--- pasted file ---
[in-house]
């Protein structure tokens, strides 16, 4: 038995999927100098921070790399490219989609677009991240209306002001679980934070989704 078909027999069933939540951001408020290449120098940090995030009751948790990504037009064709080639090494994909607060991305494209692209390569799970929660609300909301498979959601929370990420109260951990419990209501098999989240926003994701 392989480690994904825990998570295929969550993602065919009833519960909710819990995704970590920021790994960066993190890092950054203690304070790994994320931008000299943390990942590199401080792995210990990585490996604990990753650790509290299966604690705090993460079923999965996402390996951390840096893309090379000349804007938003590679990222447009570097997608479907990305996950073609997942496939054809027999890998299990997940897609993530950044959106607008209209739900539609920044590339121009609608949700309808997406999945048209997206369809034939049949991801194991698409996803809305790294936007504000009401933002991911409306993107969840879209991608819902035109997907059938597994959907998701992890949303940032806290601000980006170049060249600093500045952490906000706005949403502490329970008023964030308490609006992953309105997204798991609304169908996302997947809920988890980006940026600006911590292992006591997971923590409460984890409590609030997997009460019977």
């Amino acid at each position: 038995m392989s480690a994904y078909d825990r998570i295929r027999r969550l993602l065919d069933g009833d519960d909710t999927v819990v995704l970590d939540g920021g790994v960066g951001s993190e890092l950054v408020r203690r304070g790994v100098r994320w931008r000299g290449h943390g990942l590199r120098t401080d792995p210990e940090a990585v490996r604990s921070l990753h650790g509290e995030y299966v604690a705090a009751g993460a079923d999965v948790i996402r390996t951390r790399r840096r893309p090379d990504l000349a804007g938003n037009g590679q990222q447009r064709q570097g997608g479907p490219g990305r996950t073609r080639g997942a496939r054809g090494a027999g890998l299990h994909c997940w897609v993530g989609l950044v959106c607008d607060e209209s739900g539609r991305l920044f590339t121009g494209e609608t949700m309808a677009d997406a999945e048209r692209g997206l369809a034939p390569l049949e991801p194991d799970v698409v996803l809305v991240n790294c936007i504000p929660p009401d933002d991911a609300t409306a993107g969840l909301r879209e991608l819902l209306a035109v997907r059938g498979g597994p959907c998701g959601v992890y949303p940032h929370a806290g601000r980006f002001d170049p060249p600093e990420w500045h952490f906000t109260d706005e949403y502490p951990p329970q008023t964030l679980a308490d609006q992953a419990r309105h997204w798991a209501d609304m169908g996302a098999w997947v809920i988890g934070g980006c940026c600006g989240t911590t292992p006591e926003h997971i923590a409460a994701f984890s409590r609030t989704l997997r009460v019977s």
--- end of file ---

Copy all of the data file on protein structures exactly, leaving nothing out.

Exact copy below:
[in-house]
């Protein structure tokens, strides 16, 4: 038995999927100098921070790399490219989609677009991240209306002001679980934070989704 078909027999069933939540951001408020290449120098940090995030009751948790990504037009064709080639090494994909607060991305494209692209390569799970929660609300909301498979959601929370990420109260951990419990209501098999989240926003994701 392989480690994904825990998570295929969550993602065919009833519960909710819990995704970590920021790994960066993190890092950054203690304070790994994320931008000299943390990942590199401080792995210990990585490996604990990753650790509290299966604690705090993460079923999965996402390996951390840096893309090379000349804007938003590679990222447009570097997608479907990305996950073609997942496939054809027999890998299990997940897609993530950044959106607008209209739900539609920044590339121009609608949700309808997406999945048209997206369809034939049949991801194991698409996803809305790294936007504000009401933002991911409306993107969840879209991608819902035109997907059938597994959907998701992890949303940032806290601000980006170049060249600093500045952490906000706005949403502490329970008023964030308490609006992953309105997204798991609304169908996302997947809920988890980006940026600006911590292992006591997971923590409460984890409590609030997997009460019977």
């Amino acid at each position: 038995m392989s480690a994904y078909d825990r998570i295929r027999r969550l993602l065919d069933g009833d519960d909710t999927v819990v995704l970590d939540g920021g790994v960066g951001s993190e890092l950054v408020r203690r304070g790994v100098r994320w931008r000299g290449h943390g990942l590199r120098t401080d792995p210990e940090a990585v490996r604990s921070l990753h650790g509290e995030y299966v604690a705090a009751g993460a079923d999965v948790i996402r390996t951390r790399r840096r893309p090379d990504l000349a804007g938003n037009g590679q990222q447009r064709q570097g997608g479907p490219g990305r996950t073609r080639g997942a496939r054809g090494a027999g890998l299990h994909c997940w897609v993530g989609l950044v959106c607008d607060e209209s739900g539609r991305l920044f590339t121009g494209e609608t949700m309808a677009d997406a999945e048209r692209g997206l369809a034939p390569l049949e991801p194991d799970v698409v996803l809305v991240n790294c936007i504000p929660p009401d933002d991911a609300t409306a993107g969840l909301r879209e991608l819902l209306a035109v997907r059938g498979g597994p959907c998701g959601v992890y949303p940032h929370a806290g601000r980006f002001d170049p060249p600093e990420w500045h952490f906000t109260d706005e949403y502490p951990p329970q008023t964030l679980a308490d609006q992953a419990r309105h997204w798991a209501d609304m169908g996302a098999w997947v809920i988890g934070g980006c940026c600006g989240t911590t292992p006591e926003h997971i923590a409460a994701f984890s409590r609030t989704l997997r009460v019977s």